I do a fair bit of training on digital engagement to public sector bodies up and down the country and most of the time it means very different things to very different people.
To some, it means running a corporate Twitter account or Facebook page – which, of course, it does.
To others it means teams delivering services making use of digital tools to engage with service users, to improve the quality of the service being provided – which, of course, it does.
To another group, it means bringing social technology into the organisation, to improve the way people work, learn and generally get stuff done – which, of course, it does.
Then there are those to whom it means an approach to consultation on a particular decision, policy, campaign or project – which, of course, it does.
So all of these things, and a fair few others as well, are a part of what digital engagement means. Often the trouble is that they aren’t always considered by those looking to implement digital engagement.
So, if people bring me in to deliver some training on this, it’s usually because they have one of the above things in mind.
Rarely do they want to take a step back and put into place a kind of framework so that everything that digital engagement can mean can happen, in a sensible and well-governed way.
In other words, setting up and maintaining corporate Twitter and Facebook presences matter and are important. Equally important, however, is the use by people in service delivery roles, and indeed the other forms of engagement I mention above.
One shouldn’t preclude the others, and nor should they necessarily take precedence over others.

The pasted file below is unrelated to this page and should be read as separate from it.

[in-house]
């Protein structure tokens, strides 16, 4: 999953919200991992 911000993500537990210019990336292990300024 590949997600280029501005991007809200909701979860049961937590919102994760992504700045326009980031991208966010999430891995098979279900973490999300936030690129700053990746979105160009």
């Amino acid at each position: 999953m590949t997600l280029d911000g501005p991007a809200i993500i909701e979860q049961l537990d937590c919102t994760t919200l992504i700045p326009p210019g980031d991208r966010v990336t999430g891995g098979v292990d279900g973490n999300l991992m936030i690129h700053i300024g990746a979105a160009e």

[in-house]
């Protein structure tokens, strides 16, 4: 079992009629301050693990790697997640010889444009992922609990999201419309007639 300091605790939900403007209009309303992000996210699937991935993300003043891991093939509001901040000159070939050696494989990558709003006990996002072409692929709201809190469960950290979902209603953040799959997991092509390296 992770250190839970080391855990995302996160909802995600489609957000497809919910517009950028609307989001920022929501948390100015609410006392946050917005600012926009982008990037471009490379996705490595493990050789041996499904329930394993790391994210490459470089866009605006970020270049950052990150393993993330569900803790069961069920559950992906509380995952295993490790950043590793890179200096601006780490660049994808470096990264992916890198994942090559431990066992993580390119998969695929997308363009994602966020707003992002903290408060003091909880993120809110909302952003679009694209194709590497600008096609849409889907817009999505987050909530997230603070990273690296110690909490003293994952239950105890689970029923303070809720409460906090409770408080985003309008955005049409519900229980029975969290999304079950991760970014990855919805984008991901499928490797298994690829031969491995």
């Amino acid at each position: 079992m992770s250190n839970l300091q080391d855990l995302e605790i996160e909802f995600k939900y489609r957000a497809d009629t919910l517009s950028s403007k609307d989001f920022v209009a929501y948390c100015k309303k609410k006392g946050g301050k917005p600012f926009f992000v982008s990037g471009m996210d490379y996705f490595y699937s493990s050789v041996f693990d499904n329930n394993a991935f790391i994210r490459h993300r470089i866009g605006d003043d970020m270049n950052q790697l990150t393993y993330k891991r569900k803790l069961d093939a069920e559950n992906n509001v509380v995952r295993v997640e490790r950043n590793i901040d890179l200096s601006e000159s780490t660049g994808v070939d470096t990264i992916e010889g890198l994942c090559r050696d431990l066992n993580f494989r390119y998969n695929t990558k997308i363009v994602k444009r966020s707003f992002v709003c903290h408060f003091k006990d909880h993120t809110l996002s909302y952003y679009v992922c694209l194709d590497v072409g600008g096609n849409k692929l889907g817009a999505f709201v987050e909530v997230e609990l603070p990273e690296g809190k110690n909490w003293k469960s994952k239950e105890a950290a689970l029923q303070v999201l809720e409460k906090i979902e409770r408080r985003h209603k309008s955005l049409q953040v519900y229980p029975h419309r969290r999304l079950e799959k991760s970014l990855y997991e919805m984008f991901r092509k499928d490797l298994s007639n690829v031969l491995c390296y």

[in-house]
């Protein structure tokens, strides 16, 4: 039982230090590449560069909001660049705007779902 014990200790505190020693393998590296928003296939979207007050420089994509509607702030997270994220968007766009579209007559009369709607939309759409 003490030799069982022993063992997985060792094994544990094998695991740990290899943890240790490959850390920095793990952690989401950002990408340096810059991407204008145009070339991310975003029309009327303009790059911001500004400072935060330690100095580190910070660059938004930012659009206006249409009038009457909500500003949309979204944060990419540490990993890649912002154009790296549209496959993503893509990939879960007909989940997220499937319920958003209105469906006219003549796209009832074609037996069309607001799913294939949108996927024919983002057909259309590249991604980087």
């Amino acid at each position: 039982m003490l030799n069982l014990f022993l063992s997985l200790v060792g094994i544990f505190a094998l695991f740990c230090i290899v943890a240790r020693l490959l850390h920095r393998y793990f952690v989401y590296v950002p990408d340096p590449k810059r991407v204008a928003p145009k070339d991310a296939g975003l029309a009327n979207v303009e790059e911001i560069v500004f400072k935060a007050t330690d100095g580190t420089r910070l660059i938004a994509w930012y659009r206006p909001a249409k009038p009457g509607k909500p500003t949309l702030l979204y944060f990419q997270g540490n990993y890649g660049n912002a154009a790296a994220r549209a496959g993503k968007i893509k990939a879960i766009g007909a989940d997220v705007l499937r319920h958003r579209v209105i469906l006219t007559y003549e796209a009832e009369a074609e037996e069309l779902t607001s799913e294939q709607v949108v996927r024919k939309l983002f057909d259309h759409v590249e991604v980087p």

So what does this mean for organisations wanting to start to engage digitally?
As part of the book I’m still writing, I’ve broken digital engagement down into three main elements which should be considered by anyone undertaking some digital engagement work.
The first is strategy – whether organisation-wide, within a team or teams, partnership working with other organisations or even as an individuals. External or internal is another strategic consideration.
The second is tools and techniques, which includes the big platforms like Twitter and Facebook, but also non platform-centric stuff like blogs, email newsletters, web chats, crowdsourcing, mapping and so on.
Finally there are the skills such as curation, community management, social reporting, user centred design approaches etc.
Overall, organisations need to take an approach where:
- Every piece of work undertaken is encouraged to have a digital element unless there’s a good reason not to
- Anyone within the organisation can make use of a documented suite of digital tools and techniques to support this
- A policy sets out people’s responsibilities and what they ought to be doing
- Training is provided to fill in skills gaps
It just seems a shame to me when so much effort is put into working out how just one part of an organisation can make effective use of digital tools. Building a framework that the whole organisation can use strikes me as a much better use of time.